Monday, October 5, 2009

Choosing Our Thoughts

If you are reader of Buddhadharma Magazine perhaps you have noticed this piece of artwork (or not!). It's one of my paintings but as an observant fellow blogger noted it had no credits. Problem rectified. Buddhadharma will kindly include the credits in their next issue.

Enough ego fluffing. This morning after I did my meditation the thought popped into my head, "if I'm energy having a human experience, why don't I make it a more balanced experience? I have a choice of where I turn my mind, don't I? Do I always need to head straight to supermarket of life aisle that stocks mainly suffering? Why don't I turn down the aisle filled with grateful, generous, & upbeat a little more often?"

Just a little reminder that I do have a choice. A reminder that the old habitual tendencies need a little attention sometimes, a little dusting, perhaps some serious scrubbing, maybe a little carpentry? Perhaps this thought was prompted by seeing a clip on BBC World News that it was the 4oth anniversary of Monty Python's Flying Circus. One of the clips showed Eric Idol nailed to a cross singing "Always Look On The Bright Side of Life". Nothing like a little craziness to get you to sit up and pay attention.

It's always an interesting question for me because suffering exists. Denial is more appropriately a river in Africa than something applied to our life situation. Suffering allows us to see what we do and change, if that's appropriate. And sometimes suffering just is (the first noble truth), no action required. There is a compassionate side of suffering as the Buddha pointed out. It is the suffering that leads to the end of suffering. Not to be confused with the suffering that leads to more suffering. Same product, different aisles. The second one definitely requires the clean-up in aisle 7 announcement.

But I find it so important to remember (in fact I forget this a lot) that the whole picture contains a lot of variation. Life is rich and full of many moments of wonder and joy and sheer delight (not to mention a few moments of equanimity). We can be prone (read that as I can be) to forget this, to not notice, and wrap the whole parcel up tightly with strands of suffering. The little tinselly, shiny bits of joy get buried. Simple choices of language can make a difference. In a course called "Awakening Joy" someone once suggested that the simple change of words from "I have to" to "I get to" made a big difference in her day. She replaced "I have to go the the grocery store" to "I get to go to the grocery store". Small children in their innocent wisdom often embrace daily tasks with that kind of gusto for life, a gusto that feeds our energy instead of depleting it.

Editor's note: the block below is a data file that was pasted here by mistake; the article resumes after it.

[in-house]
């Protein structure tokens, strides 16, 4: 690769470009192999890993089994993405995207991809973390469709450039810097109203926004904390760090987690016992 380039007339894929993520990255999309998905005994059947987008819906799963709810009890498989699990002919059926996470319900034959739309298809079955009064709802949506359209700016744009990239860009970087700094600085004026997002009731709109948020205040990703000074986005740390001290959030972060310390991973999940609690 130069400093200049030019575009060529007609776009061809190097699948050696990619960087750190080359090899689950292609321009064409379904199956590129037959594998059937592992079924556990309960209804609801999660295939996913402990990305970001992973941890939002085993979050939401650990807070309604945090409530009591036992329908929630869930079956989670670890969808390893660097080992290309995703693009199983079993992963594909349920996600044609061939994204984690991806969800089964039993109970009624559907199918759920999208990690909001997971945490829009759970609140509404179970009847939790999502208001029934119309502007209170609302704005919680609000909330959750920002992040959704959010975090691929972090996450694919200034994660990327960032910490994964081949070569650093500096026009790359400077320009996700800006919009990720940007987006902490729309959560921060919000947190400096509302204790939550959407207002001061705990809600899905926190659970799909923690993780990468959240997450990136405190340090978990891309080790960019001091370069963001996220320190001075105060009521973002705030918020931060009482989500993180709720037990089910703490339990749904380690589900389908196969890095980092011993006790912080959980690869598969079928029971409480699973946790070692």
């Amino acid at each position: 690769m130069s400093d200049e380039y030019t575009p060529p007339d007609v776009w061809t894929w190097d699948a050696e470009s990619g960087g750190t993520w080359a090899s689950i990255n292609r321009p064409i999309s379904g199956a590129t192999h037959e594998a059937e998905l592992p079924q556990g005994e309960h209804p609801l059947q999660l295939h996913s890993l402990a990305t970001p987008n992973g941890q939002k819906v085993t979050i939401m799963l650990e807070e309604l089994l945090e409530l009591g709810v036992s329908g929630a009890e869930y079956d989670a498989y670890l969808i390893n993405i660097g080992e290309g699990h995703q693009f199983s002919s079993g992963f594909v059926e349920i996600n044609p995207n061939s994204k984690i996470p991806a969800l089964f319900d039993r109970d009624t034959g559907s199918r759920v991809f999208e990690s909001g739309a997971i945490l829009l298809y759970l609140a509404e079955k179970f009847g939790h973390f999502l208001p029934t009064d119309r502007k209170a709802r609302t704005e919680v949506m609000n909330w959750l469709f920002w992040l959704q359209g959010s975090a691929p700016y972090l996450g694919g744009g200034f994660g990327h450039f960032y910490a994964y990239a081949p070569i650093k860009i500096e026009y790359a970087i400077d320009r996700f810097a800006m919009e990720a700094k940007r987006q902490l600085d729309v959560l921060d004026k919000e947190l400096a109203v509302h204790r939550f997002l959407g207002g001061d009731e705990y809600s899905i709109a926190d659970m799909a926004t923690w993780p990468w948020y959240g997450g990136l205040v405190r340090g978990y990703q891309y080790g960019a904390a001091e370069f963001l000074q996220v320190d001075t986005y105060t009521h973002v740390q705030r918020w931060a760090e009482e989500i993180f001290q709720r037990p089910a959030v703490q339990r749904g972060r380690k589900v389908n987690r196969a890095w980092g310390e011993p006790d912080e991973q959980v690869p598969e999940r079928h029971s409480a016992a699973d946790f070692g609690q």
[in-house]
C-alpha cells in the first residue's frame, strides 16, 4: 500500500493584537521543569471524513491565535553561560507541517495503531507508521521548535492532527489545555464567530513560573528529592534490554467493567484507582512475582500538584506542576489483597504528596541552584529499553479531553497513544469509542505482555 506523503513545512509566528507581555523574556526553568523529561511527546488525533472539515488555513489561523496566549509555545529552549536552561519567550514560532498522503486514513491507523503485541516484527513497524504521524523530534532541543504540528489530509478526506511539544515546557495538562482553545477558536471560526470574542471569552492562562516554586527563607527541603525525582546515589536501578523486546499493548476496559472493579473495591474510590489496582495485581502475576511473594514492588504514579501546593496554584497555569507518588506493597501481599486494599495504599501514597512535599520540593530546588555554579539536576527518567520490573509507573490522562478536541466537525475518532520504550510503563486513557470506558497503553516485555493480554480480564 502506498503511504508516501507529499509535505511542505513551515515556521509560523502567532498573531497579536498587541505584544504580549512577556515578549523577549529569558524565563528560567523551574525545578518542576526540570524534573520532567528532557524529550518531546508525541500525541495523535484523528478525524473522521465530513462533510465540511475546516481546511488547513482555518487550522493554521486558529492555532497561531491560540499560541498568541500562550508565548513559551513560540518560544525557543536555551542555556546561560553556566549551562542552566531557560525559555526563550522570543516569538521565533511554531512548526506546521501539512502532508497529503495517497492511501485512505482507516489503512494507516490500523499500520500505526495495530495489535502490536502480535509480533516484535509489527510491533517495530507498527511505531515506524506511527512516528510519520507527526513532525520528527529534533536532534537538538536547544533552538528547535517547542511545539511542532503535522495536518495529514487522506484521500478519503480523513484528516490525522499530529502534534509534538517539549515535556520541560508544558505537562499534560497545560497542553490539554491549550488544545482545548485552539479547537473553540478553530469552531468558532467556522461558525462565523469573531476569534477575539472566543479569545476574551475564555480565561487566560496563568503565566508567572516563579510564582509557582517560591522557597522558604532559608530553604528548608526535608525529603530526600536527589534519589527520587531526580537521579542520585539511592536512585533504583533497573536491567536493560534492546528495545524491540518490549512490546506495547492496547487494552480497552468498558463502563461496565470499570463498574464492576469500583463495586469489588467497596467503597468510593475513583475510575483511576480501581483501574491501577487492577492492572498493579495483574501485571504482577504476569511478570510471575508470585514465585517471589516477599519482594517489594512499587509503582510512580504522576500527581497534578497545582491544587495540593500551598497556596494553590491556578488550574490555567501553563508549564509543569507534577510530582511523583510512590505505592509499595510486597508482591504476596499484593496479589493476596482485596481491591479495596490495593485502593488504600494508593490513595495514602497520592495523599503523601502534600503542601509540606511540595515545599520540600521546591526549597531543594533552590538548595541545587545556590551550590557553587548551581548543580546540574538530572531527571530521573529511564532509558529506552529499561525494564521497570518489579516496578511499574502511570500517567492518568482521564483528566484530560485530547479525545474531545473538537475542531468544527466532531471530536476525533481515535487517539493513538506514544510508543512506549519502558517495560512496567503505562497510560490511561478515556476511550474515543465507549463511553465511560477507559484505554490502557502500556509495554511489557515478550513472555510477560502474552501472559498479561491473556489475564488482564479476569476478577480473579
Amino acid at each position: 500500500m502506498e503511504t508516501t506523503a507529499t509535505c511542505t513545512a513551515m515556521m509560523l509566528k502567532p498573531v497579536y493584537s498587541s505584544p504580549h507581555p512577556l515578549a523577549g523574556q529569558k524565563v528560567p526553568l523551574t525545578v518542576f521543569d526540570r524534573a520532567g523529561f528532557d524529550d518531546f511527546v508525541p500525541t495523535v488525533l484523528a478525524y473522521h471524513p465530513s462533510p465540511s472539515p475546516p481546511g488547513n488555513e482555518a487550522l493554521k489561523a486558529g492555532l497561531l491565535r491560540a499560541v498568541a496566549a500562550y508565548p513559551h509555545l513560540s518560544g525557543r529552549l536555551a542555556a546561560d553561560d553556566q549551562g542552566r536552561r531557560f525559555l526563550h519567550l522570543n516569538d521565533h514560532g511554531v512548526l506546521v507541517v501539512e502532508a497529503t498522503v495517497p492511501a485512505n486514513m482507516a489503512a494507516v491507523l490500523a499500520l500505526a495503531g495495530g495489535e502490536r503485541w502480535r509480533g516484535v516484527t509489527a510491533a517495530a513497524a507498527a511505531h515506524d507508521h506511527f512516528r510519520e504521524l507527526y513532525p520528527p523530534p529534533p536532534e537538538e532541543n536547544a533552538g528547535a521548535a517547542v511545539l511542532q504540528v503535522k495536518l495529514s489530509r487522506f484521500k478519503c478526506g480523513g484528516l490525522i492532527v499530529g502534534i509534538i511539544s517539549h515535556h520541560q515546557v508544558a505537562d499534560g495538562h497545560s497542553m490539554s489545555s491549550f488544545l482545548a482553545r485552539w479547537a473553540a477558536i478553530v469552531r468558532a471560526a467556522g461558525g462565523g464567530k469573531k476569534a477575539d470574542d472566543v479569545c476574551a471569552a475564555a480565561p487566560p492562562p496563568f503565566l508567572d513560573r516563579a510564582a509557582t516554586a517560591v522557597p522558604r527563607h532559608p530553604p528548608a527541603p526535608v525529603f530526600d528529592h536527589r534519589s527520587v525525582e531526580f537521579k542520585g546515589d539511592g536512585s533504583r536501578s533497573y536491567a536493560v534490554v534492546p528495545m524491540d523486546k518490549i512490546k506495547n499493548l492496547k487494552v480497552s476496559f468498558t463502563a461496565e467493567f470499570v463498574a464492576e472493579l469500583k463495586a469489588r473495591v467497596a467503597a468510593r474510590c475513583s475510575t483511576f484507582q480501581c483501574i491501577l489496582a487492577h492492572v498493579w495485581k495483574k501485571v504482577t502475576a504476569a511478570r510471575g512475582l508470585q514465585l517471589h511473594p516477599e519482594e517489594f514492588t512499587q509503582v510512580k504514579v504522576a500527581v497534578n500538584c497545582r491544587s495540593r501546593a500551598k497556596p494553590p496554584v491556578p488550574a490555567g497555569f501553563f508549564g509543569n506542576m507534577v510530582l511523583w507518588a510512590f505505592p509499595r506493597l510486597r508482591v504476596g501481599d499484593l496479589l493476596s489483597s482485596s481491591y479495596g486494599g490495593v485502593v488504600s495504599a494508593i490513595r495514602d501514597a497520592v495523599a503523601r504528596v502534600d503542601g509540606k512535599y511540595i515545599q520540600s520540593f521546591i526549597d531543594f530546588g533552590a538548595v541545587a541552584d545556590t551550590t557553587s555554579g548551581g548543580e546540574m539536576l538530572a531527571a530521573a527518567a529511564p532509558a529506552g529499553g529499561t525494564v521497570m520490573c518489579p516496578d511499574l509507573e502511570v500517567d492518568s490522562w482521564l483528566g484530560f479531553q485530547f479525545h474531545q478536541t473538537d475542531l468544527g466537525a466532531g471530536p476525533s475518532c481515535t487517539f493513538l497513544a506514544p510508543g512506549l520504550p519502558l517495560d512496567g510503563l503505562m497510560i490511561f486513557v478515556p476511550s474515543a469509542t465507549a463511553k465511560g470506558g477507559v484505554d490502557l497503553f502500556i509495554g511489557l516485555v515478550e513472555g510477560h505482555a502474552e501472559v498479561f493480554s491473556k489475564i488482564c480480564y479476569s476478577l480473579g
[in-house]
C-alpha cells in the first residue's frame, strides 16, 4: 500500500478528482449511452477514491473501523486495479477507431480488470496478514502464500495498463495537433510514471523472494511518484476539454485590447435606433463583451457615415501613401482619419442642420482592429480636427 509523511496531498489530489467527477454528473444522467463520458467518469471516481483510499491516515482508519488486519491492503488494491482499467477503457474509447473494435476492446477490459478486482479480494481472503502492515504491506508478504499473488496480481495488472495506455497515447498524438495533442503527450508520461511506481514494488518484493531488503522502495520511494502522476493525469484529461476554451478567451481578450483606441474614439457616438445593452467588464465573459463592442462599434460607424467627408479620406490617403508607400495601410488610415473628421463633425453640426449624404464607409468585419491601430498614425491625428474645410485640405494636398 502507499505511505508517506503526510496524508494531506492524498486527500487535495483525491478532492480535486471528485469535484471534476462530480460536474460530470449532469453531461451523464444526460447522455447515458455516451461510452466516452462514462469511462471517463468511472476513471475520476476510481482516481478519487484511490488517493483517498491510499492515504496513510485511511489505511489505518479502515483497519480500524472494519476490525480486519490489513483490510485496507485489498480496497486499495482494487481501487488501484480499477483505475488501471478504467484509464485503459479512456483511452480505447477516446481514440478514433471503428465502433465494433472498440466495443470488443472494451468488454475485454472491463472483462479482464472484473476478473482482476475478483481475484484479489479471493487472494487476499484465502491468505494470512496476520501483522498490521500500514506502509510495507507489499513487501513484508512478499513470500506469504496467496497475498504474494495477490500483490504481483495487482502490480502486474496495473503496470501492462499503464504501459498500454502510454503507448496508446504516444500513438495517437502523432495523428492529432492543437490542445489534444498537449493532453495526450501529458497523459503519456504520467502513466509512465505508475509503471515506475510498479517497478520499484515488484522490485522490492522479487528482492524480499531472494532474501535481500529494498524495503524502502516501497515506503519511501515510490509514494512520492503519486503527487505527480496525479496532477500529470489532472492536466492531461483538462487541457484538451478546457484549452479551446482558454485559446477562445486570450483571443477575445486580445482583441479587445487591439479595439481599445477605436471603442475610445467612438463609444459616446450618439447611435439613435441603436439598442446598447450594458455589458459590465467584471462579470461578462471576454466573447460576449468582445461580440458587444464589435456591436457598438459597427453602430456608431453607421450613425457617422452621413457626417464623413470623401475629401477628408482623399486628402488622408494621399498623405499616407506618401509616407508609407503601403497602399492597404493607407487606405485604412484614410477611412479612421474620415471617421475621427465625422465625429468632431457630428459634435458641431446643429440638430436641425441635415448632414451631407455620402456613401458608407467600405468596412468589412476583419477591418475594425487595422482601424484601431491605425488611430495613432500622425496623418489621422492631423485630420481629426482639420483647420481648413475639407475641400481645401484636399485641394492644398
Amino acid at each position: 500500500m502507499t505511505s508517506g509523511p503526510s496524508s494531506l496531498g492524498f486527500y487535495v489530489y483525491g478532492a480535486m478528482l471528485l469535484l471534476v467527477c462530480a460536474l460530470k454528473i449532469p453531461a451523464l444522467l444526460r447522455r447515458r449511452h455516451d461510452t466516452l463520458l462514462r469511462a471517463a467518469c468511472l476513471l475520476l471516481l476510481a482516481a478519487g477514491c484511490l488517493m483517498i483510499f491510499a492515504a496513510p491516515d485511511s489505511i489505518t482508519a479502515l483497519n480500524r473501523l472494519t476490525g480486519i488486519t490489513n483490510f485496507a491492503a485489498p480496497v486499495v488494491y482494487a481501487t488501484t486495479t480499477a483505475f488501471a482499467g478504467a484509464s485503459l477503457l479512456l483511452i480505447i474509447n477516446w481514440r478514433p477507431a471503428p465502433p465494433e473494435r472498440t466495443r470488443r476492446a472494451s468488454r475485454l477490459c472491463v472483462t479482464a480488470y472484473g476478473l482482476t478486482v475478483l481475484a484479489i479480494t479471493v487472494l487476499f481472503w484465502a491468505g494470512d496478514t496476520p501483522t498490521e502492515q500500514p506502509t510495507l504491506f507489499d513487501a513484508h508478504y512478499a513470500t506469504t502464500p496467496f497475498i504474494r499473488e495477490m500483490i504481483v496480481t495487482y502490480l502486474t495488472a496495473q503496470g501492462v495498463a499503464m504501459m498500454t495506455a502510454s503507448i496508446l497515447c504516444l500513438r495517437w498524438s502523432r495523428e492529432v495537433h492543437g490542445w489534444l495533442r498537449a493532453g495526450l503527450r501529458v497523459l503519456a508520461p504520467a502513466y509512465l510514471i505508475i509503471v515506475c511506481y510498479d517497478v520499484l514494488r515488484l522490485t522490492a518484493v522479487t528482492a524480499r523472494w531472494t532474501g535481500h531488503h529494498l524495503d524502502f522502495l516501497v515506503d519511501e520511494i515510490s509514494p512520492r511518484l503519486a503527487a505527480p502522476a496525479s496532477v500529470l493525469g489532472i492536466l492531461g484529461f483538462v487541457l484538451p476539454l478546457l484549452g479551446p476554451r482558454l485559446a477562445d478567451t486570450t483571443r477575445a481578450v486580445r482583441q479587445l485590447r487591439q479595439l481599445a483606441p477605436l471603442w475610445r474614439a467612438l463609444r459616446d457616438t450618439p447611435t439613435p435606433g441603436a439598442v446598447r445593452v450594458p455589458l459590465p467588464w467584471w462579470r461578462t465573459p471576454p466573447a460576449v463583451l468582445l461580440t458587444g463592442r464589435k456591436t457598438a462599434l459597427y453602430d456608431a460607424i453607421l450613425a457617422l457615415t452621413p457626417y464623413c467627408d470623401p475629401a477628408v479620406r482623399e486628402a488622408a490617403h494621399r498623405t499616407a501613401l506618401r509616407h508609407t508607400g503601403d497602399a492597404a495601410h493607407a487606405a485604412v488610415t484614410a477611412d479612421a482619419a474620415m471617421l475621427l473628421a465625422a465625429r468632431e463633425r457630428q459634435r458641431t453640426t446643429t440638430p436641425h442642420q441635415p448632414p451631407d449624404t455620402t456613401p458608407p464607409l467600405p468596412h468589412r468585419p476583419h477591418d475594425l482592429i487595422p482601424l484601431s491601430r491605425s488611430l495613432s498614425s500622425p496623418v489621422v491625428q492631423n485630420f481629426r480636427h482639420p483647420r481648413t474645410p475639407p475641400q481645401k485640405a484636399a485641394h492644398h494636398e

And while some thoughts just arrive, fully formed in our pointy little heads, we do have the choice of whether we entertain them or set them loose. We can question, let go or redirect our thoughts. We can turn them upside down and inside out. We can plant new ones and have a whole new nursery of little thought seedlings. We are the head gardeners in our strange little minds (ridiculous pun intended).

So that's it for the shopping trip and gardening project today kids, we're clipping the "choice coupon" when it comes to thinking and we're getting coconut ice cream, not cod liver oil. When we're done we'll have a big bowlful while we watch those seeds of contentment sprout.


  1. "Do I always need to head straight to supermarket of life aisle that stocks mainly suffering?" :) I like this question. Thing is of course being able to know which aisle stocks mainly suffering - not always an easy task itself. Sometimes, repeat "shopping" is needed to get a clear taste of the goods.

  2. Thank you - Switching aisle right now:)

  3. Congratulations on the published artwork. Good thing the credits will follow in the next issue.

    Suffering definitely prompts a closer look at our habits and helps us move toward change.

    Choices ... that is sometimes hard to keep in mind, but definitely good to remember.

    I like the idea of switching "have to" with "get to". Thanks for that note.